• Razer Announces Dual Driver In-Ear Hedset For Mobile Entertainment
    Razer adds headset perfect for games on the go to its lineup, the Hammerhead Duo. Read more

  • Activision to Announce New Call of Duty, Hopes to Retain More Players
    Activision Blizzard's financial report provides a few teases about the newest Call of Duty game, including how the company plans to support it more than other CoD games. Read more

  • Respawn Outlines Anti-Cheater Plans, Bans 770K+ Players
    Respawn's project lead gave an update on Apex Legends' anti-cheater war, with some big numbers to show how their efforts have paid off. Read more

  • Risk of Rain 2 Floods Early Access With More Than 1 Million Units Sold
    Shortly after its launch on Steam's Early Access, roguelike shooter Risk of Rain 2 sells a whopping 33% of its predecessor's total sales. Read more


  • Mortal Kombat 11 Review: (Nearly) Flawless Victory
    Almost three decades since the original, Mortal Kombat 11 proves the fighter's might is still strong. Read more

  • VA-11 HALL-A Review: A Stylish Visual Novel That Feels at Home on Nintendo Switch
    The visual novel VA-11 HALL-A arrived on Nintendo Switch, mixing drinks and changing lives with great characters and tons of style. Read more

  • Turtle Beach Recon 70 Headset Review: A Thrifty Option for PS4 Owners
    Turtle Beach's Recon 70 gaming headset is cheap but effective — a headset for somebody who wants a bargain and has nothing to prove. Read more

  • Days Gone Review: Gone Killin'
    Days Gone may not be game-changing like other PlayStation exclusives, but it's still a well put together title. Read more


  • ALpixel Games Discusses Open-World Narrative Game A Place For The Unwilling
    Spanish development team ALpixel games gives us an up close and personal look at the creation of an inspired 2D indie title. Read more

  • Pandemic Express: Currently (Train)Wrecking Through Early Access
    Pandemic Express's decent gameplay hooks aren't enough to salvage what is a broken, unfinished, and above all, unfun game. Read more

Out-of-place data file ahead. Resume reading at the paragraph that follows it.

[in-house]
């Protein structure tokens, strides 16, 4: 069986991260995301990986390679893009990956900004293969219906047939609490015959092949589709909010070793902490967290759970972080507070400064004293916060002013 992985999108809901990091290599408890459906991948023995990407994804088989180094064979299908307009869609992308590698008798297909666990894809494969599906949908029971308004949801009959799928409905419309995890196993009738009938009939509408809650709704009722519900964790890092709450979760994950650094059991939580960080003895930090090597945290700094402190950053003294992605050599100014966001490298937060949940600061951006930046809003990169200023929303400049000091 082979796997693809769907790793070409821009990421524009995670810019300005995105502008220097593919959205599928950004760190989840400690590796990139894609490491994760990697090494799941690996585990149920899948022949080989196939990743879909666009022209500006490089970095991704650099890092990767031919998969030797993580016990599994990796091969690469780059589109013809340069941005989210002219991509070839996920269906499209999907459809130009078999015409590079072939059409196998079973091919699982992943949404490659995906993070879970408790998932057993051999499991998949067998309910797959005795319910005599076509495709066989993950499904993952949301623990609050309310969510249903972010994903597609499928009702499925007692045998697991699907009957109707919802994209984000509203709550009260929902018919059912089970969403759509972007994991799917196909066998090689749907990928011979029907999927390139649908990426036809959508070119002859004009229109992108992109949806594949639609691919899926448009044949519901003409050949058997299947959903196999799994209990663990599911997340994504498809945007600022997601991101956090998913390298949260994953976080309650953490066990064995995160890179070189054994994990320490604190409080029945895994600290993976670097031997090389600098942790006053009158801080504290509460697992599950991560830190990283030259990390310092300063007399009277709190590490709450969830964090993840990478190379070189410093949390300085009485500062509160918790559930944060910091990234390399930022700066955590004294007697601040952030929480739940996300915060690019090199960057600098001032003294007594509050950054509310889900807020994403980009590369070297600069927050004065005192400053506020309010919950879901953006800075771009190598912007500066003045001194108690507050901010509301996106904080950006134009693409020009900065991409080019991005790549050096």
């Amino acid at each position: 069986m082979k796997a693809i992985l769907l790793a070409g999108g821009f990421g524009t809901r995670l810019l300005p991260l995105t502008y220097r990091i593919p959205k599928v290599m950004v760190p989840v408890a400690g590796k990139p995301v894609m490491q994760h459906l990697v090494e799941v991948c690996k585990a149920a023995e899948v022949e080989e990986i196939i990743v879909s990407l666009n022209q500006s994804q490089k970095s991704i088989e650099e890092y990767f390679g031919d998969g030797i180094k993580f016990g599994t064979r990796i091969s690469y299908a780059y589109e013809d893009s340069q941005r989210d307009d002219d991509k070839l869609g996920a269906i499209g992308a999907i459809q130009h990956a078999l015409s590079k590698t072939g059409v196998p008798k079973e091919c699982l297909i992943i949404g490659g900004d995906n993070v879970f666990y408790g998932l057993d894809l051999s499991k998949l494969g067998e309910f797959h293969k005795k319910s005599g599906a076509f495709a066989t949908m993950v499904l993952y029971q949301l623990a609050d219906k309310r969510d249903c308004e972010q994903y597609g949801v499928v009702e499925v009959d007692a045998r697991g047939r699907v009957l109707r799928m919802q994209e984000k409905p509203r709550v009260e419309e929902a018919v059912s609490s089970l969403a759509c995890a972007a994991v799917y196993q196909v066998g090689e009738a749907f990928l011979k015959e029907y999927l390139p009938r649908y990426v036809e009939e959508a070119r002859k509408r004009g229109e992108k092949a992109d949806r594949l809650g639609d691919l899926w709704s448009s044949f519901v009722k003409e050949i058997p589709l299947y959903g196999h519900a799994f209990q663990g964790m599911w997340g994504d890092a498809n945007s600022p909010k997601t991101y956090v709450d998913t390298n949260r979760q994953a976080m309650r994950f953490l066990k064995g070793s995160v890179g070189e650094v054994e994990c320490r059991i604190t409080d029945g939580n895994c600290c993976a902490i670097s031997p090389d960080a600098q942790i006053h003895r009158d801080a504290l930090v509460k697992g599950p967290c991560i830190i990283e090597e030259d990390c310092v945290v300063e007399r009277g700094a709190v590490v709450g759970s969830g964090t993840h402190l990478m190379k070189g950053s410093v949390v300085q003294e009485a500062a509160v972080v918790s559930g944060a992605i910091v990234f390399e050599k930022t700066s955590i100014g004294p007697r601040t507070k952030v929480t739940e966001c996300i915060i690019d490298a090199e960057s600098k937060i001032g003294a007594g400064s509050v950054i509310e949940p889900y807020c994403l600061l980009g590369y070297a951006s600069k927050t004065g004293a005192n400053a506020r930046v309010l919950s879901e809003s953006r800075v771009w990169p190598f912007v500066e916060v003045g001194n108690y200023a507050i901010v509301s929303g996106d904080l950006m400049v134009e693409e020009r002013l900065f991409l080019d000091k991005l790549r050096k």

• Why Sea of Thieves is More Relevant Than Ever
    Despite the odds, Sea of Thieves is still one of the most relevant, enjoyable live games out there. Here's why. Read more

  • How Long is Borderlands 3's Campaign? We Now Have a Better Idea
    How long is Borderlands 3? Gearbox Creative Director, Paul Sage, reveals that the looter-shooter's as big as you'd expect — and then some. Read more

  • What's Does the Future Have in Store for PSVR? 6 Changes We Need to See
    From less clutter to better camera tracking and the ability to see your surroundings, we look at the must-have features that Sony needs to implement with the next PSVR. Read more

  • Lust From Beyond Beta Impressions: Bigger, Squishier, Sexier
    Nearly everything about the first game has been drastically improved and taken to a new level of sexy horror in this brief demo for Lust From Beyond. Read more


  • How to Make a Blast Furnace in Minecraft
    The blast furnace is finally in Minecraft Java, here's the recipe and how you get the components. Read more

  • Minecraft: How to Remove Bad Omen
    Learn about the bad omen status effect and how you can get rid of it. Read more

  • The Top 20 Minecraft 1.14 Seeds for May 2019
    Minecraft 1.14 is officially here! Now you can explore all of the latest features in the fullest with the help of our monthly selection of top Minecraft seeds. Read more

  • Survive in Days Gone With Our Beginner Tips
    Days Gone can be deadly for newcomers, so here are our best survival tips. Read more

  • Days Gone Collectibles Part One: Characters, NERO Intel, and Lab Notes
    Days Gone features hours of gameplay, thousands of angry running zombies, and a couple of hundred collectible items crammed into every corner of the map. Here are a bunch of them. Read more

  • Days Gone Collectibles Part Two: Radio Free Copeland, RIP Sermons, and Tourism
    Next up in our search for Days Gone's collectibles is a bunch of paranoid ranting as we talk about Radio Free Copeland, RIP Sermons, and the tourist attractions of post-apocalyptic Oregon. Read more

  • Days Gone Collectibles Part Three: Historical Markers, Herbology, and Camp Guitarist
    Music, plants, and local stories: our big guide to all 240 collectibles in 'Days Gone' wraps up with its historical markers, herbology, and music. Read more

  • How to Find All Krypt Key Items in Mortal Kombat 11
    Discover the locations of the key items you'll need to fully unlock the Krypt in Mortal Kombat 11. Read more

  • Sea of Thieves The Arena: A Tips and Tricks Beginner's Guide
    Sea of Thieves' new PVP mode, The Arena, is 24 minutes of sheer pirate chaos. Use our guide to get the pegleg up on your rivals. Read more